That clever piece of advertising was fairly effective: Android is the leading operating system for smartphones in the U.S. with 47.5 percent of the market, according to eMarketer. IOS is second with 39.5 percent.
The hitch? Those iPhone-toting technohipsters remain a more powerful consumer base in the eyes of advertisers. Google’s Android operating system — which powers mobile devices for Samsung and others — may be the U.S. market leader for smartphones and tablets, but advertisers are still willing to pay more to advertise to iPhone and iPad users.
“There’s a much larger footprint now for Android, but a demographic composition that includes a lot more middle- and lower-class income brackets,” James Lamberti, general manager at mobile ad targeting company AdTruth, said. “IOS is still dominated by the high-income, high-education coastal regions.”
Android smartphones accounted for more than 35.9 percent of all mobile ad traffic on Opera Mediaworks’s platform in fourth quarter of 2013, but just 30 percent of revenue. Opera saw the inverse for iOS, however. IPhones made up a smaller share of traffic on Opera’s platform (28.7 percent) but accounted for slightly more than 40 percent of revenue. Per impression, iPhone users were far more valuable than Android ones. Apple did not immediately return a request for an interview, and Google declined to comment.
“The monetization power of iOS users is higher,” Opera CEO Mahi de Silva told Digiday. “They click, Internet, download and transact more than Android users.”
Victor Milligan, CMO of mobile ad exchange Nexage, said advertisers on Nexage typically pay between 65 and 75 percent more for iOS ad impressions than Android ones. Advertisers assign more economic value to iOS consumers than they do to Android users, he said. Unlike iOS, which exclusively works on iPhones, Android works on a wide variety of smartphones, some of which are considered low-end. “The iPhone is more capable, more expensive than your generic Android phone,” he said.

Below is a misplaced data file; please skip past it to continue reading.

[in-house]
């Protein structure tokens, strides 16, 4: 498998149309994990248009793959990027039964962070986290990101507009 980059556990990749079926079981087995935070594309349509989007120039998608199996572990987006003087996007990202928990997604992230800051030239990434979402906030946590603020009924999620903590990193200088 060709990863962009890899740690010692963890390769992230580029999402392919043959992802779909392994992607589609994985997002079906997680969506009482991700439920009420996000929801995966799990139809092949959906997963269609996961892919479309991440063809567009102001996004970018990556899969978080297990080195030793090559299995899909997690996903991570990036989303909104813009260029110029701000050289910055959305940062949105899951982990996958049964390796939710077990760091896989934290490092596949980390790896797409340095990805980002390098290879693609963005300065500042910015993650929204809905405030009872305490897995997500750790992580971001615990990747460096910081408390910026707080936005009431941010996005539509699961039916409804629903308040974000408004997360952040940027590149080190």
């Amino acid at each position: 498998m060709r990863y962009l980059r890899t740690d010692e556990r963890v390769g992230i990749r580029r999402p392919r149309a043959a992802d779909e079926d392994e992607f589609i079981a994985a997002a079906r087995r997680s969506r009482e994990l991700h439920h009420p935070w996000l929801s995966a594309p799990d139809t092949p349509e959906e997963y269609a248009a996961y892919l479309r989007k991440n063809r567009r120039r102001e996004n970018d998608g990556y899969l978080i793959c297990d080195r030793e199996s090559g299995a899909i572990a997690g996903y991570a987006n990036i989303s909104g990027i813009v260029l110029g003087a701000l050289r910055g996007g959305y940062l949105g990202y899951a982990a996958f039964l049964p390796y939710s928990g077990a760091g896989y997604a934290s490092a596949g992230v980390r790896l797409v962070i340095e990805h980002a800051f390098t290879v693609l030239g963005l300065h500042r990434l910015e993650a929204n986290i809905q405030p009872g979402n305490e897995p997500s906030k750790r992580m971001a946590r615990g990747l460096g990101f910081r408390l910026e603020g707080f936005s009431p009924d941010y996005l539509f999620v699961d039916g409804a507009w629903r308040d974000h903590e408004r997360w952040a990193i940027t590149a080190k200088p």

Those iOS users are also more likely to not only download a new app, but continue to use it, said Chris Shuptrine, senior director of client development at app marketing firm Fiksu. Because of iOS users’ relative willingness to download and use new apps, they are actually 10 percent cheaper on a cost per acquisition basis, he added.
The discrepancy between ad prices reflects behavioral differences, as well, according to Scott Swanson, CEO of mobile ad tech company Mobile Theory, a division of Opera Mediaworks. Swanson said advertisers are willing to pay more to reach iOS users because iOS users use their devices more often.
“Android users don’t use their apps as much,” Swanson said. “IOS is more integral to its people’s lives.”
All of the execs interviewed expect the gap between Android and iOS to narrow in 2014. The introduction in 2013 of more high-end Android smartphones like the HTC One and Samsung Galaxy S4 means Android is starting to attract an equally high-end group of consumers.
That said, “It’s long way to go to close it,” according to Lamberti.
In the meantime, it turns out Samsung’s commercial was not that far off: iPhone users may be more materialistic and obsessed with their phones, but ironically that may be exactly what makes them such a heavily sought-after consumer niche.